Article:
Atmos. Chem. Phys. Discuss., 10, 17153-17212, 2010
www.atmos-chem-phys-discuss.net/10/17153/2010/
doi:10.5194/acpd-10-17153-2010
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Review Status
This discussion paper has been under review for the journal Atmospheric Chemistry and Physics (ACP). Please refer to the corresponding final paper in ACP.
Primary aerosol emission trends for China, 1990–2005
Y. Lei1,2, Q. Zhang3, K. B. He1, and D. G. Streets4
1State Key Joint Laboratory of Environment Simulation and Pollution Control, Department of Environmental Science and Engineering, Tsinghua University, Beijing 100084, China
2School of Engineering and Applied Science, Harvard University, Cambridge, Massachusetts, USA
3Center for Earth System Science, Tsinghua University, Beijing, China
4Decision and Information Sciences Division, Argonne National Laboratory, Argonne, Illinois, USA

Abstract. An inventory of anthropogenic primary aerosol emissions in China was developed for 1990–2005 using a technology-based approach. Taking into account changes in the technology penetration within industry sectors and improvements in emission controls driven by stricter emission standards, a dynamic methodology was derived and implemented to estimate inter-annual emission factors. Emission factors of PM2.5 decreased by 7%–69% from 1990 to 2005 in different industry sectors of China, and emission factors of TSP decreased by 18%–80% as well. Emissions of PM2.5, PM10 and TSP presented similar trends: increased in the first six years of 1990s and decreased until 2000, then increased again in the following years. Emissions of TSP reached a historical high (35.5 Tg) in 1996, while the peak of PM10 (18.8 Tg) and PM2.5 (12.7 Tg) emissions occurred in 2005. Although various emission trends were identified across sectors, the cement industry and biofuel combustion in the residential sector were consistently the largest sources of PM2.5 emissions, accounting for 53%–62% of emission over the study period. The non-metallic mineral product industry, including the cement, lime and brick industries, accounted for 54%–63% of national TSP emissions. There were no significant trends of BC and OC emissions until 2000, but the increase after 2000 brought the historical high of BC (1.51 Tg) and OC (3.19 Tg) emissions in 2005. Although significant improvements in the estimation of primary aerosols are presented, there still exist large uncertainties. More accurate and detailed activity information and emission factors based on local tests are essential to further improve emission estimates, this especially being so for the brick and coke industries, as well as for coal-burning stoves and biofuel usage in the residential sector.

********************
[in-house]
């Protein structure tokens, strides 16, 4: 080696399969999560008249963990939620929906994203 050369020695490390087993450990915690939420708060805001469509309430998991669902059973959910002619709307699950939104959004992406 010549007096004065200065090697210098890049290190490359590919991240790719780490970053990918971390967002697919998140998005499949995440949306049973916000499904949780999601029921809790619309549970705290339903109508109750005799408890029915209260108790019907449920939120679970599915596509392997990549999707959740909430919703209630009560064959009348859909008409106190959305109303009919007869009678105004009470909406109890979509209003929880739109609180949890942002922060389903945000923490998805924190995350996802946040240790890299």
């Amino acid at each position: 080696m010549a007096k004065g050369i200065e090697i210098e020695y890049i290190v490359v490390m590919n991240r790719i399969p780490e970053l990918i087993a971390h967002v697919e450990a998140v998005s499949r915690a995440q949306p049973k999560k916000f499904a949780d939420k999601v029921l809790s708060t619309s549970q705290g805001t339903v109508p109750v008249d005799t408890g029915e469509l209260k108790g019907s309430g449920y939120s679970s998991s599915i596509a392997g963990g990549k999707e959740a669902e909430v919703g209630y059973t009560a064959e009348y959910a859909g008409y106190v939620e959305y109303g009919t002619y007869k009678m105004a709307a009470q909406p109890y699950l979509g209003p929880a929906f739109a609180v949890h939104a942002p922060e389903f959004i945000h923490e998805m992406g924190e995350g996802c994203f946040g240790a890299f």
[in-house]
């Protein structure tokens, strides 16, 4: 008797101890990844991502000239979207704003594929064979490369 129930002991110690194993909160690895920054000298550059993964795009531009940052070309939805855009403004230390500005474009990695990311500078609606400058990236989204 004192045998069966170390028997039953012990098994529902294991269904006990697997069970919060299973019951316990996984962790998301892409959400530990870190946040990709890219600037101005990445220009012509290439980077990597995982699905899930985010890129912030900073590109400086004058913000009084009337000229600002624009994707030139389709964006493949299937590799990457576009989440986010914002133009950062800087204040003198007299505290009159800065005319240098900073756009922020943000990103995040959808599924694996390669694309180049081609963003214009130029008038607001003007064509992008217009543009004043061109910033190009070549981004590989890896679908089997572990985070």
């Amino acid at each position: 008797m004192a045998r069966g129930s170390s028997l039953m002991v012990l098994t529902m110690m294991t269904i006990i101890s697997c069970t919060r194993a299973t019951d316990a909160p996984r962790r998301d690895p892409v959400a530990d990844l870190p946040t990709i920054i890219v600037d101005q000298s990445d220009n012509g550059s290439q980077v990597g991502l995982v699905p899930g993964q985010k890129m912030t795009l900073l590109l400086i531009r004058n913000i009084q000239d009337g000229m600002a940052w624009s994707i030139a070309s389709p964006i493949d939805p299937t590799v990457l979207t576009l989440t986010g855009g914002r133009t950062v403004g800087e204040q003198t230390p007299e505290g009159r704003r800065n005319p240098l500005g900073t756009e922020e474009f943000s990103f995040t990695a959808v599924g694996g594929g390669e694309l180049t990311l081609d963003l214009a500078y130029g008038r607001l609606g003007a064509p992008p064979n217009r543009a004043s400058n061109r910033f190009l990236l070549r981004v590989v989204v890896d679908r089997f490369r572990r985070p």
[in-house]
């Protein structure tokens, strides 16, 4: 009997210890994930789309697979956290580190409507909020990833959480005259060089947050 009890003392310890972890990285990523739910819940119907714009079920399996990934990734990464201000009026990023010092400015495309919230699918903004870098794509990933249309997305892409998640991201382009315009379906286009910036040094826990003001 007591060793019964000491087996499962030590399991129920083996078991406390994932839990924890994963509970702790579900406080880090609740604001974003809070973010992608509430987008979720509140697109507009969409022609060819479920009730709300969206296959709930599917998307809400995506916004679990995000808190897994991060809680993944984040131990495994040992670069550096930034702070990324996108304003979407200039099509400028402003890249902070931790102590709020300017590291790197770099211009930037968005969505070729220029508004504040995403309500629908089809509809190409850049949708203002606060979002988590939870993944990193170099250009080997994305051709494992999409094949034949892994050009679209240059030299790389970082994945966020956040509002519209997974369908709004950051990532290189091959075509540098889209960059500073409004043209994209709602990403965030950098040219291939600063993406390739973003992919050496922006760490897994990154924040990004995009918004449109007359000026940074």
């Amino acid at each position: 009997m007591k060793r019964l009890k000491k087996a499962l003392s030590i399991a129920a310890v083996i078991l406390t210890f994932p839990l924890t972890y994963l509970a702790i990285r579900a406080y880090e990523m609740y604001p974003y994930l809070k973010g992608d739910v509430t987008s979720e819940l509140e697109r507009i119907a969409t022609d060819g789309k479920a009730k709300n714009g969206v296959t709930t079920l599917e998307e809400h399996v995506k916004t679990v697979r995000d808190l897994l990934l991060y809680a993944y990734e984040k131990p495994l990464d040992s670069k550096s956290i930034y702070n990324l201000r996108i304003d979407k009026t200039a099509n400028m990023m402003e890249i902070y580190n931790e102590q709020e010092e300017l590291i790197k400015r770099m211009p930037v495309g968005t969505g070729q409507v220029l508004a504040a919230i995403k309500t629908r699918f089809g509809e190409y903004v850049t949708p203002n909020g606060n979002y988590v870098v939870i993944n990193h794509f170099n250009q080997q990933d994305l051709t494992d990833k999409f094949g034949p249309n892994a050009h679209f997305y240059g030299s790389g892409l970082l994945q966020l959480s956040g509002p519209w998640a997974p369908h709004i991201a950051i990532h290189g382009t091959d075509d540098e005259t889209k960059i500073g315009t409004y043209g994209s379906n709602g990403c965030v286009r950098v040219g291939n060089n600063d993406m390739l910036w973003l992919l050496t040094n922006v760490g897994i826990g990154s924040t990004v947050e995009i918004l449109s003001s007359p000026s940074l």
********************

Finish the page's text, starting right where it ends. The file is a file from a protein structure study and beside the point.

Citation: Lei, Y., Zhang, Q., He, K. B., and Streets, D. G.: Primary aerosol emission trends for China, 1990–2005, Atmos. Chem. Phys. Discuss., 10, 17153-17212, doi:10.5194/acpd-10-17153-2010, 2010.
 
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